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Two of 18 kidnapped Turkish workers freed in Iraq: Officials

The construction workers were kidnapped by unknown individuals on 2 September
Iraqis drive along a street in the capital Baghdad as a sand storm envelops the city (AFP)
Two of 18 Turkish workers kidnapped by gunmen in Baghdad this month have been freed in the southern city of Basra, Turkish and Iraqi officials said on Wednesday.

The men were among 18 employees of major Turkish construction firm Nurol Insaat kidnapped on 2 September in the Sadr City area of north Baghdad, where they were working on a football stadium project.

The Turkish ambassador to Iraq, Faruk Kaymakci, said that two workers had been released and were found near a Turkish company's premises in Basra.

"They are in good health," he told AFP. "They said the other 16 were also in good health as of yesterday (Tuesday)."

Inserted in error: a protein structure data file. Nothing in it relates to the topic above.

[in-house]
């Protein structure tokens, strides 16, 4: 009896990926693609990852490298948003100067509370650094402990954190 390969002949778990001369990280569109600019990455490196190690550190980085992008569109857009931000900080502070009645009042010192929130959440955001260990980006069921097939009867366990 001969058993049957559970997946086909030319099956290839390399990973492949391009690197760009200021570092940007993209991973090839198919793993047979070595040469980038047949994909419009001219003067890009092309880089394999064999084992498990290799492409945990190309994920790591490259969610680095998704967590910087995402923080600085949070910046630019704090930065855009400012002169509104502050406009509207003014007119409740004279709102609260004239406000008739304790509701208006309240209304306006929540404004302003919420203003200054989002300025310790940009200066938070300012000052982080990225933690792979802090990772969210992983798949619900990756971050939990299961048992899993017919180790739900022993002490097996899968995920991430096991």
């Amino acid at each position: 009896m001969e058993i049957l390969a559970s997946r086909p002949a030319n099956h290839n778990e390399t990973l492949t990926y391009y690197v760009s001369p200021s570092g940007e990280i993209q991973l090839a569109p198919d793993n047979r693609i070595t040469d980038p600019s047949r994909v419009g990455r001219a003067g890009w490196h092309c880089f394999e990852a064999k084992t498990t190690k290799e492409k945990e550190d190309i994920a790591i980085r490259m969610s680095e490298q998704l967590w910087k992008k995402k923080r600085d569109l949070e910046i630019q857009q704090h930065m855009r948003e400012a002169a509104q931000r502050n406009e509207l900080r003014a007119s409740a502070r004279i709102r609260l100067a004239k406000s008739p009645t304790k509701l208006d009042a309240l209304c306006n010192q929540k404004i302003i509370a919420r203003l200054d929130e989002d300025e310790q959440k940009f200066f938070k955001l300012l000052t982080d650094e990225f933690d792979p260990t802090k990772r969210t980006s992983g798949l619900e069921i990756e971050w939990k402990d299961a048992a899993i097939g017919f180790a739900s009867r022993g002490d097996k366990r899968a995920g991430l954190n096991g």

The Basra police issued a statement saying that the two men were found late on Tuesday, while the Turkish foreign ministry spokesman also confirmed their release.

"Two of our 18 fellow citizens abducted in Baghdad have been released. The two released workers are Necdet Yilmaz and Ercan Ozpilavci," spokesman Tanju Bilgic told the Dogan news agency.

An unknown militant group claimed the kidnappings in a video posted online last week and issued a list of demands it said Ankara must fulfil for them to be freed.

Dozens of Turks have been kidnapped but later released in Iraq in the past 18 months by the Islamic State militant group, which overran large parts of the country last year.

But Sadr City, where the 18 Turks were kidnapped, is a stronghold of Shia paramilitary forces opposed to the militants. 

No-one has yet claimed responsibility for the kidnapping.

Last year 46 Turkish citizens were captured by the Islamic State (IS) in Mosul following the fall of the city to the group in June.

They were later released and returned to Turkey following what Prime Minister Ahmet Davutoglu called “intense efforts that lasted days and weeks”.

Turkey has earned IS’s wrath in recent weeks, with the group blasting Turkish President Recep Tayyip Erdogan as “satan” in a video released in social media.